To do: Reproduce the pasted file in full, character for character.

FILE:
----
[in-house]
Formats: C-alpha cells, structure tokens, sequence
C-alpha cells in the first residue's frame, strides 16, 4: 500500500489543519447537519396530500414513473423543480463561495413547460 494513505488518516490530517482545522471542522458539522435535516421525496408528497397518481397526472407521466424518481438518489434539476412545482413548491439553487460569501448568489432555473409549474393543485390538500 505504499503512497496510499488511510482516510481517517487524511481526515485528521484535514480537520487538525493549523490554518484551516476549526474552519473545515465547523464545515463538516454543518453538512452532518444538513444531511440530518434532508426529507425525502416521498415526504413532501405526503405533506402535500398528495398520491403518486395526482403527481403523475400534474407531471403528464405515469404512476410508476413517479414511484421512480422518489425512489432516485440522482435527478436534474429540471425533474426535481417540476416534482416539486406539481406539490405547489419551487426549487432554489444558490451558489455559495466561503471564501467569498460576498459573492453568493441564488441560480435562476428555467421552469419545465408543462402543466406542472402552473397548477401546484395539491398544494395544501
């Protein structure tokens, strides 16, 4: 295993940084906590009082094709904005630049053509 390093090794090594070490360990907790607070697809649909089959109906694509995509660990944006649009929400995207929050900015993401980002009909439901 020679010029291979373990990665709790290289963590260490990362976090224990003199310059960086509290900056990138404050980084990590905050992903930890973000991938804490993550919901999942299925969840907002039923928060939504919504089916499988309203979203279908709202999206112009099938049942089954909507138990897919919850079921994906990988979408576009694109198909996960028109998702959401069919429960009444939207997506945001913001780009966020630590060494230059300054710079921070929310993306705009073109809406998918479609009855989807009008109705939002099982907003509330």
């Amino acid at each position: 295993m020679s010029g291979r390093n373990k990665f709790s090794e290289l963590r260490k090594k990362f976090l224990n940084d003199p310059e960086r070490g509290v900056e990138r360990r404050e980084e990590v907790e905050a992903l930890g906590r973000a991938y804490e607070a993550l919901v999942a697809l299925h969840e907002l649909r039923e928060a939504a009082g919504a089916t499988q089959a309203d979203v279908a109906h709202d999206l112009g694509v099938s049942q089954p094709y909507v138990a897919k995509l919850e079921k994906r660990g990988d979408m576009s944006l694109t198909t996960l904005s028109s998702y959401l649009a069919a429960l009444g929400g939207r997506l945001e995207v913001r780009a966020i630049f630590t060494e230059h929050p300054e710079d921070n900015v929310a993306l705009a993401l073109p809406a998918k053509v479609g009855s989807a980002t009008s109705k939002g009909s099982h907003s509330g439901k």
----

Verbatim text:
[in-house]
Formats: C-alpha cells, structure tokens, sequence
C-alpha cells in the first residue's frame, strides 16, 4: 500500500489543519447537519396530500414513473423543480463561495413547460 494513505488518516490530517482545522471542522458539522435535516421525496408528497397518481397526472407521466424518481438518489434539476412545482413548491439553487460569501448568489432555473409549474393543485390538500 505504499503512497496510499488511510482516510481517517487524511481526515485528521484535514480537520487538525493549523490554518484551516476549526474552519473545515465547523464545515463538516454543518453538512452532518444538513444531511440530518434532508426529507425525502416521498415526504413532501405526503405533506402535500398528495398520491403518486395526482403527481403523475400534474407531471403528464405515469404512476410508476413517479414511484421512480422518489425512489432516485440522482435527478436534474429540471425533474426535481417540476416534482416539486406539481406539490405547489419551487426549487432554489444558490451558489455559495466561503471564501467569498460576498459573492453568493441564488441560480435562476428555467421552469419545465408543462402543466406542472402552473397548477401546484395539491398544494395544501
């Protein structure tokens, strides 16, 4: 295993940084906590009082094709904005630049053509 390093090794090594070490360990907790607070697809649909089959109906694509995509660990944006649009929400995207929050900015993401980002009909439901 020679010029291979373990990665709790290289963590260490990362976090224990003199310059960086509290900056990138404050980084990590905050992903930890973000991938804490993550919901999942299925969840907002039923928060939504919504089916499988309203979203279908709202999206112009099938049942089954909507138990897919919850079921994906990988979408576009694109198909996960028109998702959401069919429960009444939207997506945001913001780009966020630590060494230059300054710079921070929310993306705009073109809406998918479609009855989807009008109705939002099982907003509330």
């Amino acid at each position: 295993m020679s010029g291979r390093n373990k990665f709790s090794e290289l963590r260490k090594k990362f976090l224990n940084d003199p310059e960086r070490g509290v900056e990138r360990r404050e980084e990590v907790e905050a992903l930890g906590r973000a991938y804490e607070a993550l919901v999942a697809l299925h969840e907002l649909r039923e928060a939504a009082g919504a089916t499988q089959a309203d979203v279908a109906h709202d999206l112009g694509v099938s049942q089954p094709y909507v138990a897919k995509l919850e079921k994906r660990g990988d979408m576009s944006l694109t198909t996960l904005s028109s998702y959401l649009a069919a429960l009444g929400g939207r997506l945001e995207v913001r780009a966020i630049f630590t060494e230059h929050p300054e710079d921070n900015v929310a993306l705009a993401l073109p809406a998918k053509v479609g009855s989807a980002t009008s109705k939002g009909s099982h907003s509330g439901k």